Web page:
The troubled Acadiana Outreach Center hopes the Lafayette Public Trust Financing Authority will keep its Joie de Vivre project alive.
Still reeling from gross mismanagement at its Abbeville treatment facility and loss of outside funding sources, Acadiana Outreach Center is looking for a lifeline for Joie de Vivre, a $16.5 million mixed-use, affordable housing development near downtown.
"Because of the dire straits our prior management left us in, we've reached the end of the road," says AOC board member Bo Billeaud. At a 1 p.m. meeting today, Billeaud will make a brief presentation to the board of the Lafayette Public Trust Financing Authority, requesting that it acquire AOC's interest and other assets in the vicinity of the project. The meeting will be held at Lafayette Consolidated Government's building at 705 W. University Ave. on the second floor.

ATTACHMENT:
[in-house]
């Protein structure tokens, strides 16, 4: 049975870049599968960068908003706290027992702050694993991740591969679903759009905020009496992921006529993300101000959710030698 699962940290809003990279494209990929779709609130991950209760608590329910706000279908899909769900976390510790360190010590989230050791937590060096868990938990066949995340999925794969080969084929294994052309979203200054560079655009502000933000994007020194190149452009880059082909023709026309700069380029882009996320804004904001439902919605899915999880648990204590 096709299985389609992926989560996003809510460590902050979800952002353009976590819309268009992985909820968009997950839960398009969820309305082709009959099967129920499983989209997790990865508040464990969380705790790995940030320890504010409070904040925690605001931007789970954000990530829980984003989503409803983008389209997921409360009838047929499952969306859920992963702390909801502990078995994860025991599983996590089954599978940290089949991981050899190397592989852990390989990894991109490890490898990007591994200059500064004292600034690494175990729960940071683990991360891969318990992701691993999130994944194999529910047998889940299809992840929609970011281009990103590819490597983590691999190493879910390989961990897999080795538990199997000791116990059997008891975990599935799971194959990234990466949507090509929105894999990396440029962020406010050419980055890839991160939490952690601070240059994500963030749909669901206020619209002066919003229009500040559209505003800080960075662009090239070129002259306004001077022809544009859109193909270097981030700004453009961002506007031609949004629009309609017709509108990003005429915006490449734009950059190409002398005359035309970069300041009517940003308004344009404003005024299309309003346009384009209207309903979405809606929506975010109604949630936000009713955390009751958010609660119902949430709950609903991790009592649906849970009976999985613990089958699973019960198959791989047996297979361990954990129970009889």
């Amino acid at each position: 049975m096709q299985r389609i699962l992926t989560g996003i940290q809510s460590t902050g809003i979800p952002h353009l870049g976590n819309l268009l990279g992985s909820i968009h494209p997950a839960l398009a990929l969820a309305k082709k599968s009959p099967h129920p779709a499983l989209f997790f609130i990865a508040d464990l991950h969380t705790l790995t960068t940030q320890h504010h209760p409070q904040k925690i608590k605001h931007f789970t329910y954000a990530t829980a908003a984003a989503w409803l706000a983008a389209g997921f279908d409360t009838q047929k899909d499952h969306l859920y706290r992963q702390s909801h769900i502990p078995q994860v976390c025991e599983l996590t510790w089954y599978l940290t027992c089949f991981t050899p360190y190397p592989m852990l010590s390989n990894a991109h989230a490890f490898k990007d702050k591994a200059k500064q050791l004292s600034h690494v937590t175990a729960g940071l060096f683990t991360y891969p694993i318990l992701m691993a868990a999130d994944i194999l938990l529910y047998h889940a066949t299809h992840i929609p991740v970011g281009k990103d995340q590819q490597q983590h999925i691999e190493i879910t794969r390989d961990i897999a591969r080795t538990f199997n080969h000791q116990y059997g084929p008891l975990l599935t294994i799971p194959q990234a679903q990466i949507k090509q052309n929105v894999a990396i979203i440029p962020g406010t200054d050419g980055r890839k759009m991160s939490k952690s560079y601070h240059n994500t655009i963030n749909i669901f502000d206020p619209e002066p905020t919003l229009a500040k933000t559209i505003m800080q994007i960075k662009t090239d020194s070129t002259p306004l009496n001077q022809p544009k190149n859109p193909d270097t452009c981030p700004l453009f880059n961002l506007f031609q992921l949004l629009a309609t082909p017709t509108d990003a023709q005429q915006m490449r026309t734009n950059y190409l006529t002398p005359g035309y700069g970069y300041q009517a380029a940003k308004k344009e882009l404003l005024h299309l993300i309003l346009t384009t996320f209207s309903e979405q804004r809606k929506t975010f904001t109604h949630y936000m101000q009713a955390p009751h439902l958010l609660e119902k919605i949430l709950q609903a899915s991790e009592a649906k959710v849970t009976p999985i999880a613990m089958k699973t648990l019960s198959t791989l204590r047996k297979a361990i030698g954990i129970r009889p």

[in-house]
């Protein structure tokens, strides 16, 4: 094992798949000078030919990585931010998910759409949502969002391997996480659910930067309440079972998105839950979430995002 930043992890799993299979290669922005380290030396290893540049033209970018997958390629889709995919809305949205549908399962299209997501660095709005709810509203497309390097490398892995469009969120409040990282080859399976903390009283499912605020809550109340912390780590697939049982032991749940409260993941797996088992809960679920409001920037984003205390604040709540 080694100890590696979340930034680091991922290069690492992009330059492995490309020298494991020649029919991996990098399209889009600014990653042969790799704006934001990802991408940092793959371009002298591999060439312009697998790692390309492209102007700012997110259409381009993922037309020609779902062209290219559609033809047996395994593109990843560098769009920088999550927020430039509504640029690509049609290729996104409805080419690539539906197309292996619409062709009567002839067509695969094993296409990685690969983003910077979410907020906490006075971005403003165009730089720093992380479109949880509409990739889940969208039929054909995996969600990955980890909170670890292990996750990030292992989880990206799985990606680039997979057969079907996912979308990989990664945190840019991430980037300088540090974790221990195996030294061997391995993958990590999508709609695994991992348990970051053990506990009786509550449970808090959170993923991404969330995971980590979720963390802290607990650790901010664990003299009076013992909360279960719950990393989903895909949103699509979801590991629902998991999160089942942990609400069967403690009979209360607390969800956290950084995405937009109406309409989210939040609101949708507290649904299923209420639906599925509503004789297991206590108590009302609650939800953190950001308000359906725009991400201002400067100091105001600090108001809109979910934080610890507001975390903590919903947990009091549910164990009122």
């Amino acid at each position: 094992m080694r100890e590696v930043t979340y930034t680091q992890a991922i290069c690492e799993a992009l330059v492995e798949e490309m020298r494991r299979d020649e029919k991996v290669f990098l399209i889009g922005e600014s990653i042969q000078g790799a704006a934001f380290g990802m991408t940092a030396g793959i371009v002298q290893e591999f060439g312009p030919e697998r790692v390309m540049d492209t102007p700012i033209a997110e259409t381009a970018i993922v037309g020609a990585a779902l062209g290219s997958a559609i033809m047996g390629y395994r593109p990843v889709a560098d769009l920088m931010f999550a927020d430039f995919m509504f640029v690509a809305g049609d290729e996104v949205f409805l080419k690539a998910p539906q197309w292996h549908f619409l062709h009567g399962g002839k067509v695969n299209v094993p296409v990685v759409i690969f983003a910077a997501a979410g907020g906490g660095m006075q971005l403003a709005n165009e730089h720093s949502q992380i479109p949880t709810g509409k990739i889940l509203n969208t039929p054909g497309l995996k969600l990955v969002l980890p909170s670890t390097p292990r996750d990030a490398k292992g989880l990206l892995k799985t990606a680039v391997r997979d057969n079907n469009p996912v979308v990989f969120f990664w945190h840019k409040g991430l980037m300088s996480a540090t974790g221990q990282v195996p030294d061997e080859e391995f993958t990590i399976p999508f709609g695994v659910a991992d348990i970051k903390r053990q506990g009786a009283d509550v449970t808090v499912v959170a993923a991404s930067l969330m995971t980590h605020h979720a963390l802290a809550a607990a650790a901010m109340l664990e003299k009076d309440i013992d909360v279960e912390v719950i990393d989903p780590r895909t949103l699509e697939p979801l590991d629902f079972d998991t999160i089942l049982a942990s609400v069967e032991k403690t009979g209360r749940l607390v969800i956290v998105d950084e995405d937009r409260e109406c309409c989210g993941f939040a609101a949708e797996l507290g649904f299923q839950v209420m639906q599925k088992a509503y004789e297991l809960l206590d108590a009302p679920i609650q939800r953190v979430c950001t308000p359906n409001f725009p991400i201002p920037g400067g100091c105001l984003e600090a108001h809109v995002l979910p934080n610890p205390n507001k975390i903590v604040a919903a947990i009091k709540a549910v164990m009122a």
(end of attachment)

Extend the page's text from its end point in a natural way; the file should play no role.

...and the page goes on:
Joie de Vivre is being partially funded by federal low-income housing tax credits that will be sold to private investors. Those tax credit investors, who would own 99.99 percent interest in the project with AOC owning .01 percent, have requested additional backers or a new sponsor because of AOC's problems. In the absence of that, it will require AOC to post a half million dollar performance bond, Billeaud says, which is not an option.
LPTFA already has an interest in Joie de Vivre, as it loaned the project $1 million. One potential attraction for LPTFA, a public trust organized under the laws of the state and established for the benefit of the city of Lafayette, is a $1.9 million development fee, which it would share with the project consultant, presumably its former board member Greg Gachassin.
LPTFA is nearing completion on a similar project it spearheaded, the $10 million Cypress Trails apartment complex in north Lafayette.
Joie de Vivre, located in the Mills Addition near downtown, was supposed to break ground in September and be finished next year. Though most residents in the area have spoken out publicly in favor of the project, it has met significant resistance from some neighbors.
Without LPTFA's help, the project may be dead, Billeaud says. "Unless we have a guardian angel come in."